• Click on the texture name to select it; the texture will be applied to the bottom face of the prim.
Applying a texture to a projector

Continue reading “Projectors as mirrors in Second Life”

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2018 SL project updates 19/2: TPVD meeting

Maison de L’amitie: Salar de Uyuni – blog post

The following notes are taken from the TPV Developer meeting held on Friday, May 11th 2018. A video of the meeting is embedded below, my thanks as always to North for recording and providing it.

This was another short meeting – around 30 minutes, with about half of that covering SL projects, which are noted below. The rest of the meeting was more general conversation, and I’ll leave it to the video to cover them. As always, time stamps in the text below will jump you to the relevant points in the video.

SL Viewer

There have been no updates to the current crop of official viewers during week #19. This leaves the pipelines as:

  • Current Release version 5.1.3.513644, dated March 27th, promoted April 13th – formerly the media update RC.
  • Release channel cohorts (please see my notes on manually installing RC viewer versions if you wish to install any release candidate(s) yourself):
  • Project viewers:
  • Linux Spur viewer, version 5.0.9.329906, dated November 17th, 2017 and promoted to release status 29 November – offered pending a Linux version of the Alex Ivy viewer code.
  • Obsolete platform viewer, version 3.7.28.300847, May 8th, 2015 – provided for users on Windows XP and OS X versions below 10.7. This viewer will remain available for as long as reasonable, but will not be updated with new features or bug fixes.

[1:53 -2:45] Currently, the Ouzo Maintenance RC has a slightly lower crash rate than the Love Me Render RC, and so at this point in time looks like the more likely of the two to gain promotion to de facto release status.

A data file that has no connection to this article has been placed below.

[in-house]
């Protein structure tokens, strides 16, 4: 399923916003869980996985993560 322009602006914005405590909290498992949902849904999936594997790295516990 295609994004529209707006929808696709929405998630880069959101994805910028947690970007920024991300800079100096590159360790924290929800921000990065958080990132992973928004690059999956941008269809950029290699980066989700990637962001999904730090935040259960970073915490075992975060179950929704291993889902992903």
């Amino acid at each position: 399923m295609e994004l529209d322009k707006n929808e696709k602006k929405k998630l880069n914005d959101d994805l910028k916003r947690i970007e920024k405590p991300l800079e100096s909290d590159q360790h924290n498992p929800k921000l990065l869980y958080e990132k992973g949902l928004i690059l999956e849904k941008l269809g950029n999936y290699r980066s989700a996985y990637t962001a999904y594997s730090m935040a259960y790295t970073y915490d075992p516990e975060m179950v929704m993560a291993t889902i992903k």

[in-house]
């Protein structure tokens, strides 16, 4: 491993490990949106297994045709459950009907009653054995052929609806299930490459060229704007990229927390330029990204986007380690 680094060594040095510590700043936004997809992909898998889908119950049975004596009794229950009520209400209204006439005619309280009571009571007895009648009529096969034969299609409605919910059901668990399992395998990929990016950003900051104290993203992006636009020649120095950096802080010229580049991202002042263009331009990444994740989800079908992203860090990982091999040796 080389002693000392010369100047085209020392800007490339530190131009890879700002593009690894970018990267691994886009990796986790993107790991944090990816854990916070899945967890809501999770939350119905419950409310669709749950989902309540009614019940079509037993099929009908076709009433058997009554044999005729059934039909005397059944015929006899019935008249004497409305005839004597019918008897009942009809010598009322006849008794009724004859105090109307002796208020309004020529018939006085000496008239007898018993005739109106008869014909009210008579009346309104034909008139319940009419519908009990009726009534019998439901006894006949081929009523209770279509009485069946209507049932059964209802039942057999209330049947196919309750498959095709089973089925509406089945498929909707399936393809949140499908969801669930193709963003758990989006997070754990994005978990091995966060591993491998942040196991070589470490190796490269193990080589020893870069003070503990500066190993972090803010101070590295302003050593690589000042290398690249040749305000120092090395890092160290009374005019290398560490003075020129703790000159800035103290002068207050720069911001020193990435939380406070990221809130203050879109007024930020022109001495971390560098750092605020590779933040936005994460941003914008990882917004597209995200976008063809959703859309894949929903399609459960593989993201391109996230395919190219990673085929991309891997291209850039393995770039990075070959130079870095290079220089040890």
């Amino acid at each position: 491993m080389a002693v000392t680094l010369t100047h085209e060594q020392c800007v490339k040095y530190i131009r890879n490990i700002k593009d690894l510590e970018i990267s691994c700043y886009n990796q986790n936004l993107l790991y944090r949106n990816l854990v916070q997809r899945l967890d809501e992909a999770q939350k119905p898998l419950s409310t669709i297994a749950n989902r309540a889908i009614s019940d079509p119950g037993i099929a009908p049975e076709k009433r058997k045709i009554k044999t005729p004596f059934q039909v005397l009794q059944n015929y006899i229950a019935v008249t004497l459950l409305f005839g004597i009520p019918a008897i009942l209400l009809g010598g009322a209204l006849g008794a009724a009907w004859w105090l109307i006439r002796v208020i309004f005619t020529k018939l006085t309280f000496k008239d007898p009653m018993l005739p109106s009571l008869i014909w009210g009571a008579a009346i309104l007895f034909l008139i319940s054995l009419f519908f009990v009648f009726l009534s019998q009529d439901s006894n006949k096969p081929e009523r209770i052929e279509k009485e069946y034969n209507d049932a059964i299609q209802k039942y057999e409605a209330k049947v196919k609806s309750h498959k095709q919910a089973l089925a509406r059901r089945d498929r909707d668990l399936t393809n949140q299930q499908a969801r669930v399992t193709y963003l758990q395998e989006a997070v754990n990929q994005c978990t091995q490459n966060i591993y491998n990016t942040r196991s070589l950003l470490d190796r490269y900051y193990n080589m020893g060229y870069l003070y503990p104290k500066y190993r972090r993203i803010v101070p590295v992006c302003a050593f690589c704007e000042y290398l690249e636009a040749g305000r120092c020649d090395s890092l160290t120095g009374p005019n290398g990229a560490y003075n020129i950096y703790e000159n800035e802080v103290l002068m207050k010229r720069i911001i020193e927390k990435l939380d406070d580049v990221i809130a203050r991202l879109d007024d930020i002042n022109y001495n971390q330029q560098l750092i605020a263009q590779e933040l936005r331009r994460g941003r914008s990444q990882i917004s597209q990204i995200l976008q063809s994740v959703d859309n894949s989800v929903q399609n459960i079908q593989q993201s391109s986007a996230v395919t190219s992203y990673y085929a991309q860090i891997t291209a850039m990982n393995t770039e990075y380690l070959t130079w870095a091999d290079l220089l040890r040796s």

Forthcoming Updates

[2:46-3:28] There are a number of viewer-visible updates which will be surfacing in upcoming viewers in the near future. These include (and in no particular order):

  • Updates to the estate management tools for better management and update of ban lists, etc.
  • Changes to viewer texture caching.
  • Further SL Voice improvements.
  • [24:43-25:39] New capability for abuse reports to be called from the simulator by the viewer, rather than being hard-coded into the viewer. This work had some delays while the AR categories were translated into other languages for display by the viewer. However both the simulator and viewer updates are now progressing
  • [30:45-31:35] New capability for receiving off-line IMs to avoid loss of IMs on logging-in. This capability is also now in testing.

GDPR and the Viewer

[5:25-7:17] The Lab recently offered an initial blog post on the upcoming European Union General Data Protection Regulation (GDPR – also see my blog post on the subject as well). Subject to further updates on the matter from the Lab, it would appear that the view being taken that data gathered by the viewer which is used in-world will not be subject to any requirements defined by the GDPR. A benefit the Lab has had in terms of GDPR compliance, is that the company has never viewed users’ personal data as a potential asset for revenue generation.

Other Items in Brief

  • [8:03-10:35] Texture Copying: There have been requests for the Lab to make texture copying “harder”. Given that texture data is held on a local computer, and UUIDs are trivial to capture, and the data they point to can also be obtained, this is no easy task. The Lab therefore finds itself caught between trying to offer better protection for textures and risking giving the impression they can prevent all texture copying, although they do look at ways to at least deter it.
  • [11:18-12:42 (mainly text chat) and 14:28-16:50 (with text chat)] Parcel Banning and Object Information: there appears to have been a recent change that means if an individual is banned from a region, they no longer receive information about objects on that parcel. The change, if made, may have been with good intent but is possibly having unwanted side effects. A JIRA is to be raised on the issue.
  • [12:43-14:20] BUG-216032: A recent back-end security change made to PRIM_MEDIA_CURRENT_URL reportedly broke a lot of content. Following initial complaints, the Lab offered to help those experiencing problems as a result of the change if they got in contact with the Lab. Some are reportedly still having issues, however, the Lab do not appear to have been contacted for assistance. so if assistance is required – contact Oz Linden.